Cécile is also a great spinning teacher; we had the chance to follow one of her spinning workshop at the latest retreat I hosted and it was really inspiring. She regularly offers spinning classes where you can learn about all the steps of transformation from wool to yarn and enjoy the slowness of the process.
A pause in nature
The region right in the center of Bourgogne is called the Morvan. It’s home to the smallest mountain in France and is a lot greener than the rest of Bourgogne, with forests, hills and lakes, where in the rest of Bourgogne you will find more fields and vineyard landscapes. If you’re looking for restful vacations in nature, then this is perfect for you. You can go hiking in the many available trails or simply relax by gorgeous lakes.
Beautiful abbeys and châteaux
A tour of Bourgogne wouldn’t be complete without seeing some of its châteaux and abbeys!
The most famous is probably the Abbey of Fontenay declared World Heritage by the UNESCO; it dates back to the 12th century and is well preserved.
You can tour the church, the cloister, and the buildings where the monks lived and worked and feel the peaceful atmosphere of the place.
Another interesting abbey not far from Fontenay is Flavigny Abbey. Monks started making the famous Anise de Flavigny candy when they founded the abbey in the eighth century. The building is still used as a candy factory where you can visit and have a taste!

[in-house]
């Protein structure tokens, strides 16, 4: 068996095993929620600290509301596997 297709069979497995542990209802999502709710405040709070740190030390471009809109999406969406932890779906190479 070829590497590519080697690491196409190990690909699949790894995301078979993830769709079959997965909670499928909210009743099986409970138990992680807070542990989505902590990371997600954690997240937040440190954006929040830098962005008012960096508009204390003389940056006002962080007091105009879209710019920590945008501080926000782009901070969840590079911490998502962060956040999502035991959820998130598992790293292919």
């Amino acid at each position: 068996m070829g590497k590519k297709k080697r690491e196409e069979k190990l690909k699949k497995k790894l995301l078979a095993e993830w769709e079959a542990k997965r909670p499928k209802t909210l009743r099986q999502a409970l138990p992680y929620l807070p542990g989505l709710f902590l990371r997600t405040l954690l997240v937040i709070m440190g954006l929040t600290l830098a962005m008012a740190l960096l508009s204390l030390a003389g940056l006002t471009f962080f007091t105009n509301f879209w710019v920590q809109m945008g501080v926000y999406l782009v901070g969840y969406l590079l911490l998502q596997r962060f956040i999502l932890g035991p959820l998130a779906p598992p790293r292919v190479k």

Underneath you can visit the Carolingian crypt from the ninth century.
In the same area, the Epoisse Château is worth a visit! It’s in the middle of the peaceful village of Epoisse, home of the famous cheese by the same name. If you want to taste it along with other delicious local food, I recommend a stop at the Auberge du Château.
You can visit the interior of the château only during summer season, but you can always tour the garden and maybe meet some of the sheep grazing in the moat.
Bourgogne is well known for its wines, most of them being tied to their specific terroirs by appellation d’origine controlée which means that a specific wine can be produced only in a narrow designated location, often a village or group of villages. Depending on what part of Bourgogne you are visiting, you will discover many different types of wine. Most of them are made from Chardonnay grapes for white wines and Pinot Noir grapes for red wines, although there are a few other varieties used.
In the northern part of Bourgogne, near Auxerre is the Chablis region where you will find delicious dry white wines (my personal favorites!). In the southeast you will find the Côte d’Or region, famous for its many grand crus and down south the Côte Chalonnaise and Maconnais for their good affordable wines.
Whatever region you choose, I recommend touring a few vineyards. Many are small family businesses, and they will passionately tell you about their work, give you a tour of their winery and let you taste their wines.
I hope that you enjoyed this virtual tour! There are many more places to visit and things to see in Bourgogne, of course. If you know the region, I would love to know what your favorites are, so feel free to share them in the comments.
In the MDK Shop